"That's the type of kid he was, always willing to help other people," James Ayube Sr. said. "He didn't want to be involved in killing or hurting anyone, so he thought being a medic was the best way to help."

"The war was a separate issue from his service," Lauren explained.

Initially, he wanted to join the Navy as a corpsman, the Naval version of a medic. But that changed when Ayube saw the powerful HBO mini-series "Band of Brothers," which depicts an Army company during World War II.

He "saw (medic) Gilbert Roe's character running through the trenches during one part of the show and something clicked for him," Lauren said. "He said, 'that's for me.'"

In early 2008, shortly after they were married, Lauren and James moved to an Army base in Vilseck, Germany. Almost immediately, he got orders to deploy for eight months in Iraq.

"I made him promise me that if things got bad or he saw or experienced something traumatic that he tell me," she said. "I knew all about (Post Traumatic Stress Disorder), and I didn't want to be shocked to find things out later."

Ayube's deployment in Iraq was relatively uneventful, and after it ended, the couple spent a happy year and a half in Germany. In June, Ayube was given orders to deploy to Afghanistan. The young soldier saw much more action during his second deployment, Lauren said. Keeping his promise, Ayube told his wife about fire fights with insurgents, and the increased use of IEDs (improvised explosive devices) in the area.

"It made me nervous. I was nervous about IEDs or that he'd be shot by a sniper. Suicide bomber was not on the forefront of my mind," she said.

'Had to support him'

Ayube was very much aware of the risks before he chose to enlist as a combat medic, his father said.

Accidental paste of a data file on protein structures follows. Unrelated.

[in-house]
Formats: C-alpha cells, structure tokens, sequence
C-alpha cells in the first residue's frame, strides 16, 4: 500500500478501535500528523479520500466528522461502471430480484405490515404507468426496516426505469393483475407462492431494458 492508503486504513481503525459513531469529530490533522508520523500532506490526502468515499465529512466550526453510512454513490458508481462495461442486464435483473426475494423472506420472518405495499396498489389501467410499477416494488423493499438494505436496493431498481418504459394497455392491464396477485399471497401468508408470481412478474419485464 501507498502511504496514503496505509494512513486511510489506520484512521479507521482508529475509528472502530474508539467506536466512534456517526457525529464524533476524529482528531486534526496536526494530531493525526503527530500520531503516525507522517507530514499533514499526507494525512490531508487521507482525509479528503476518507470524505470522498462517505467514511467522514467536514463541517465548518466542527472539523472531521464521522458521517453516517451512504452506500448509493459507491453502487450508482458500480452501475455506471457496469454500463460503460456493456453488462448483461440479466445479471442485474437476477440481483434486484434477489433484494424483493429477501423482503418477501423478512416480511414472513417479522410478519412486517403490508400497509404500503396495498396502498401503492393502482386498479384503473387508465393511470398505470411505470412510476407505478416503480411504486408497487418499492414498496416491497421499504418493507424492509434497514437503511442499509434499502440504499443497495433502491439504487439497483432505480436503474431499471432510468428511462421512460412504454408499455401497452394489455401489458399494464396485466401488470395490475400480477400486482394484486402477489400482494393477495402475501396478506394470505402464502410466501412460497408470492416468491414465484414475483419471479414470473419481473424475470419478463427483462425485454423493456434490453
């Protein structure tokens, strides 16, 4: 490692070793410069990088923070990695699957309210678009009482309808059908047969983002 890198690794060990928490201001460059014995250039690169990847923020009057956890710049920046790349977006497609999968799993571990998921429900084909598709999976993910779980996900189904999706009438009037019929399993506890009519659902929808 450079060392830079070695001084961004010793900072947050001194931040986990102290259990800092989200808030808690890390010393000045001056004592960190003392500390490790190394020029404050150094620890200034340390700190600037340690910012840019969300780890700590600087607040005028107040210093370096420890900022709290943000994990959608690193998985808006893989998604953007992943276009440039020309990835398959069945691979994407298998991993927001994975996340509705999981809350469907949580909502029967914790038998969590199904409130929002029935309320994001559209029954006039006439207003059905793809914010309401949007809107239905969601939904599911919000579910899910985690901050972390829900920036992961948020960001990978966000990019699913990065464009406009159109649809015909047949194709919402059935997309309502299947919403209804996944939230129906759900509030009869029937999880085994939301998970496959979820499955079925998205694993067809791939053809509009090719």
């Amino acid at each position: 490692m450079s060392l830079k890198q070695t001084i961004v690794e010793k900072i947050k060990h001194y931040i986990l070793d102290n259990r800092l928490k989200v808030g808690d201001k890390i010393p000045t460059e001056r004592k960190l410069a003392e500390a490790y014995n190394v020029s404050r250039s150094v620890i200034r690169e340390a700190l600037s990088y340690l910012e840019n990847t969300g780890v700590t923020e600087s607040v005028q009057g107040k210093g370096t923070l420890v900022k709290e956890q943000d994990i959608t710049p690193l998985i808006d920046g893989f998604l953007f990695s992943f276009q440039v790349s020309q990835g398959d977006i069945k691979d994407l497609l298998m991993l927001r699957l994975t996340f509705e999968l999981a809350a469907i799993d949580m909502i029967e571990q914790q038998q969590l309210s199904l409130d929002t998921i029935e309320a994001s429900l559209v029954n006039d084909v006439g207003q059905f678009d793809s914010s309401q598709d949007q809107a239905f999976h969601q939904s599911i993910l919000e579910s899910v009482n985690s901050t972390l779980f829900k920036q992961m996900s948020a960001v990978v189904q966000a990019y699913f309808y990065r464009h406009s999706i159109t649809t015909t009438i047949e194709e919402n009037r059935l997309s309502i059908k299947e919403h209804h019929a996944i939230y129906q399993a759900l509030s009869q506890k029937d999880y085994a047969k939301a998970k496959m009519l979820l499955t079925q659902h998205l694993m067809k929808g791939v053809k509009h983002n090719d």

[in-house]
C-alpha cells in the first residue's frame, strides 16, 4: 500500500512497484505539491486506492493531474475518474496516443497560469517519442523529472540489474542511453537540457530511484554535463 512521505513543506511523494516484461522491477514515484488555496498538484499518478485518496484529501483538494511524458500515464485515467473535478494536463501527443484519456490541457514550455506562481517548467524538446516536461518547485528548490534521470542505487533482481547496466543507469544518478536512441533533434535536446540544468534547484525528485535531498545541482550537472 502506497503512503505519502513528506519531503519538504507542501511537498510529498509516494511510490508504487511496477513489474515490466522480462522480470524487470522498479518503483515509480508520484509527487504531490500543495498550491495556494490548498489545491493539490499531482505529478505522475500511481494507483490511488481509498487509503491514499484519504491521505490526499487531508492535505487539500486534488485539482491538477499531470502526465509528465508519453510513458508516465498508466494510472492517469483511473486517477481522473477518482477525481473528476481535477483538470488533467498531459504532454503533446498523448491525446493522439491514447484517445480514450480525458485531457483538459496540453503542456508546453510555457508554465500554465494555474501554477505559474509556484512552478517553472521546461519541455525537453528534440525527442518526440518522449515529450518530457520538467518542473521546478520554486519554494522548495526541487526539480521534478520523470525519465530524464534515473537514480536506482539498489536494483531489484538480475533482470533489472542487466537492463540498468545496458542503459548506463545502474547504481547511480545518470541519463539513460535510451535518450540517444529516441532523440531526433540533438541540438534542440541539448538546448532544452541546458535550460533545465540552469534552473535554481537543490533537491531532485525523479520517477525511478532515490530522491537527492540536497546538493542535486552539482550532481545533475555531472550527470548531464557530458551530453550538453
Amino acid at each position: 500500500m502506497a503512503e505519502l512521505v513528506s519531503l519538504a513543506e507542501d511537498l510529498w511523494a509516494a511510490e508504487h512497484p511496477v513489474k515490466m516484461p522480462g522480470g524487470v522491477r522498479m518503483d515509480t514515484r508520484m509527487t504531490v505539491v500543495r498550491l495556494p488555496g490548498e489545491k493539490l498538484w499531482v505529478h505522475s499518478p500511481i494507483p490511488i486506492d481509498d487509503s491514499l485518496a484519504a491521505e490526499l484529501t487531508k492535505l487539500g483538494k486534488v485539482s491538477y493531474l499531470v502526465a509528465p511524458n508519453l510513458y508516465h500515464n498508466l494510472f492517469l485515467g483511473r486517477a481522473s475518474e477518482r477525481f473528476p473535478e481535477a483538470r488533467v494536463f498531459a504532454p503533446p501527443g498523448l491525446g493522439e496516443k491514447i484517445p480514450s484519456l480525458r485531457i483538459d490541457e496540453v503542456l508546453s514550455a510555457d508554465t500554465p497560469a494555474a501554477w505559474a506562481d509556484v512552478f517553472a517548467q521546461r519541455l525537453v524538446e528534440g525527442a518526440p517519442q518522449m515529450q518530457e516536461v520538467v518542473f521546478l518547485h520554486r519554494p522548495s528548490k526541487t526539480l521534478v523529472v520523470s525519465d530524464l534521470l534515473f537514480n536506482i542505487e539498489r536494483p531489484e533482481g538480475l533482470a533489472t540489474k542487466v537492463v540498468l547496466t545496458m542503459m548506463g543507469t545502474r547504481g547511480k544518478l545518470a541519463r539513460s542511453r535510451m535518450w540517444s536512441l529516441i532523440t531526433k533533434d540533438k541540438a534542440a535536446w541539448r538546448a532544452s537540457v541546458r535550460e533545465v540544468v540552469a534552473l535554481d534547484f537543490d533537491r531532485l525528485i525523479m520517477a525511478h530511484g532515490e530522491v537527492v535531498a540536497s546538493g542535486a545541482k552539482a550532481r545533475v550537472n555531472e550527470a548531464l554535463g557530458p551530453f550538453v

"Nobody ever wants to see their kid in harm's way. There were 1,000 reasons for him not to do it," his father said.

"He was 21. Nobody his age believes it's going to happen to him; it's going to be the guy next to him. To their credit, the Army never minimized the danger he was putting himself in. He understood he was going to be in danger and he still signed the papers. I had to support him. As much as I love my son, every other parent feels that way. I can't say my son was better than anyone else's son. If he wanted to do it, I wasn't going to stop him."

Ayube's deployment was set to end next year, and "we had made a lot of plans," Lauren said.

Ayube had planned to re-enlist and request a transfer to Fort Carson, Colo., where Lauren was going to enroll in college. After graduation, the couple would move back to Salem to start a family.

"James really wanted to have kids, he really wanted to be a dad. We saw a house for sale close to his parents and we were thinking about buying it," Lauren said. "We were ready to do the whole family thing."

"It's hard to imagine, hard to accept that we're never going to see him again," his father said. "We were looking forward so much to getting him out of Afghanistan. I hadn't hardly seen the kid in three-and-a-half years. I was looking forward to seeing him as the man he'd grown up to be — a wonderful man."

Army Sgt. James A. Ayube II was killed in action on 12/08/10.